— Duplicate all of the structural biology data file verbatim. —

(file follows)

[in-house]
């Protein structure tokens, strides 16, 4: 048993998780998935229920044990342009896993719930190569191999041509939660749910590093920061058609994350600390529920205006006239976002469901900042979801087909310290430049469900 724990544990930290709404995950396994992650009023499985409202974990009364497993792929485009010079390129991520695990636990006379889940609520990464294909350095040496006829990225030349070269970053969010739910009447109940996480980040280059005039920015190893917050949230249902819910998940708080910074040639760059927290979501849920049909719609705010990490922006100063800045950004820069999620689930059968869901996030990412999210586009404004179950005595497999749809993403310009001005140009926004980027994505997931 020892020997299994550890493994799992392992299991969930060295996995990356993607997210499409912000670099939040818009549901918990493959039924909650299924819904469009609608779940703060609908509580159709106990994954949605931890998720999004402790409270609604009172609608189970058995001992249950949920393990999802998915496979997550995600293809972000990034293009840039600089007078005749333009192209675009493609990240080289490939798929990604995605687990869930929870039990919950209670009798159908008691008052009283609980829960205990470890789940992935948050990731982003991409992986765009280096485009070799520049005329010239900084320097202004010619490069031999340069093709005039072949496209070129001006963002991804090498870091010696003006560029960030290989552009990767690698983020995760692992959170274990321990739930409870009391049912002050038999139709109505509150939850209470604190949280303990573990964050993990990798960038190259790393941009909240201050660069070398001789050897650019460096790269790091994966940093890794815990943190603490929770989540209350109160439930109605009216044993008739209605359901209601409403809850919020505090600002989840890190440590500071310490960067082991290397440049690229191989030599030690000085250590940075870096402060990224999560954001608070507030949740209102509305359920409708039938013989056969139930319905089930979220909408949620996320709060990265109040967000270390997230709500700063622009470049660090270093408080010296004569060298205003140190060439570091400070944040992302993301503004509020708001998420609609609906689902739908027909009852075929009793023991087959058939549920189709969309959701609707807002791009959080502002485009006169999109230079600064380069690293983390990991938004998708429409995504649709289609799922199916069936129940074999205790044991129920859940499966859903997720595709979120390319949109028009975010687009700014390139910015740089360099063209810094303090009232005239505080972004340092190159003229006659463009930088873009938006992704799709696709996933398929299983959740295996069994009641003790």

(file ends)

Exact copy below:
[in-house]
């Protein structure tokens, strides 16, 4: 048993998780998935229920044990342009896993719930190569191999041509939660749910590093920061058609994350600390529920205006006239976002469901900042979801087909310290430049469900 724990544990930290709404995950396994992650009023499985409202974990009364497993792929485009010079390129991520695990636990006379889940609520990464294909350095040496006829990225030349070269970053969010739910009447109940996480980040280059005039920015190893917050949230249902819910998940708080910074040639760059927290979501849920049909719609705010990490922006100063800045950004820069999620689930059968869901996030990412999210586009404004179950005595497999749809993403310009001005140009926004980027994505997931 020892020997299994550890493994799992392992299991969930060295996995990356993607997210499409912000670099939040818009549901918990493959039924909650299924819904469009609608779940703060609908509580159709106990994954949605931890998720999004402790409270609604009172609608189970058995001992249950949920393990999802998915496979997550995600293809972000990034293009840039600089007078005749333009192209675009493609990240080289490939798929990604995605687990869930929870039990919950209670009798159908008691008052009283609980829960205990470890789940992935948050990731982003991409992986765009280096485009070799520049005329010239900084320097202004010619490069031999340069093709005039072949496209070129001006963002991804090498870091010696003006560029960030290989552009990767690698983020995760692992959170274990321990739930409870009391049912002050038999139709109505509150939850209470604190949280303990573990964050993990990798960038190259790393941009909240201050660069070398001789050897650019460096790269790091994966940093890794815990943190603490929770989540209350109160439930109605009216044993008739209605359901209601409403809850919020505090600002989840890190440590500071310490960067082991290397440049690229191989030599030690000085250590940075870096402060990224999560954001608070507030949740209102509305359920409708039938013989056969139930319905089930979220909408949620996320709060990265109040967000270390997230709500700063622009470049660090270093408080010296004569060298205003140190060439570091400070944040992302993301503004509020708001998420609609609906689902739908027909009852075929009793023991087959058939549920189709969309959701609707807002791009959080502002485009006169999109230079600064380069690293983390990991938004998708429409995504649709289609799922199916069936129940074999205790044991129920859940499966859903997720595709979120390319949109028009975010687009700014390139910015740089360099063209810094303090009232005239505080972004340092190159003229006659463009930088873009938006992704799709696709996933398929299983959740295996069994009641003790």